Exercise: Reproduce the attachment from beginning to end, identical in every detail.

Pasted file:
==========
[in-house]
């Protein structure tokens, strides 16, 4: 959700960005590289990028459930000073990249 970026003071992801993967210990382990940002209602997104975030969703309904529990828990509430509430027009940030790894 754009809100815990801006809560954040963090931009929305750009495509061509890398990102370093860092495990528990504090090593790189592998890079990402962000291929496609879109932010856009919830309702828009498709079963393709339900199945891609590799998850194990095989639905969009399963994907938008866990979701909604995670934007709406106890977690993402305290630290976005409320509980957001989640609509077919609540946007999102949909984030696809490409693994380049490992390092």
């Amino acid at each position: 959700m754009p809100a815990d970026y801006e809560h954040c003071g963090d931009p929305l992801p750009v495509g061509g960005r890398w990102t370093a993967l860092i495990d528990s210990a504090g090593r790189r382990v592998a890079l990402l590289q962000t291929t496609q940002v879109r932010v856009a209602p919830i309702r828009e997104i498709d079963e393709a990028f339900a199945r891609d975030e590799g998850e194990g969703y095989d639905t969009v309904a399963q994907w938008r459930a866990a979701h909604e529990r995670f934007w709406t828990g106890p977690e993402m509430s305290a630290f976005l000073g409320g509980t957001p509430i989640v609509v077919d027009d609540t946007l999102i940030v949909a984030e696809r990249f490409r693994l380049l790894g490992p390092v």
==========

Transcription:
[in-house]
């Protein structure tokens, strides 16, 4: 959700960005590289990028459930000073990249 970026003071992801993967210990382990940002209602997104975030969703309904529990828990509430509430027009940030790894 754009809100815990801006809560954040963090931009929305750009495509061509890398990102370093860092495990528990504090090593790189592998890079990402962000291929496609879109932010856009919830309702828009498709079963393709339900199945891609590799998850194990095989639905969009399963994907938008866990979701909604995670934007709406106890977690993402305290630290976005409320509980957001989640609509077919609540946007999102949909984030696809490409693994380049490992390092």
């Amino acid at each position: 959700m754009p809100a815990d970026y801006e809560h954040c003071g963090d931009p929305l992801p750009v495509g061509g960005r890398w990102t370093a993967l860092i495990d528990s210990a504090g090593r790189r382990v592998a890079l990402l590289q962000t291929t496609q940002v879109r932010v856009a209602p919830i309702r828009e997104i498709d079963e393709a990028f339900a199945r891609d975030e590799g998850e194990g969703y095989d639905t969009v309904a399963q994907w938008r459930a866990a979701h909604e529990r995670f934007w709406t828990g106890p977690e993402m509430s305290a630290f976005l000073g409320g509980t957001p509430i989640v609509v077919d027009d609540t946007l999102i940030v949909a984030e696809r990249f490409r693994l380049l790894g490992p390092v």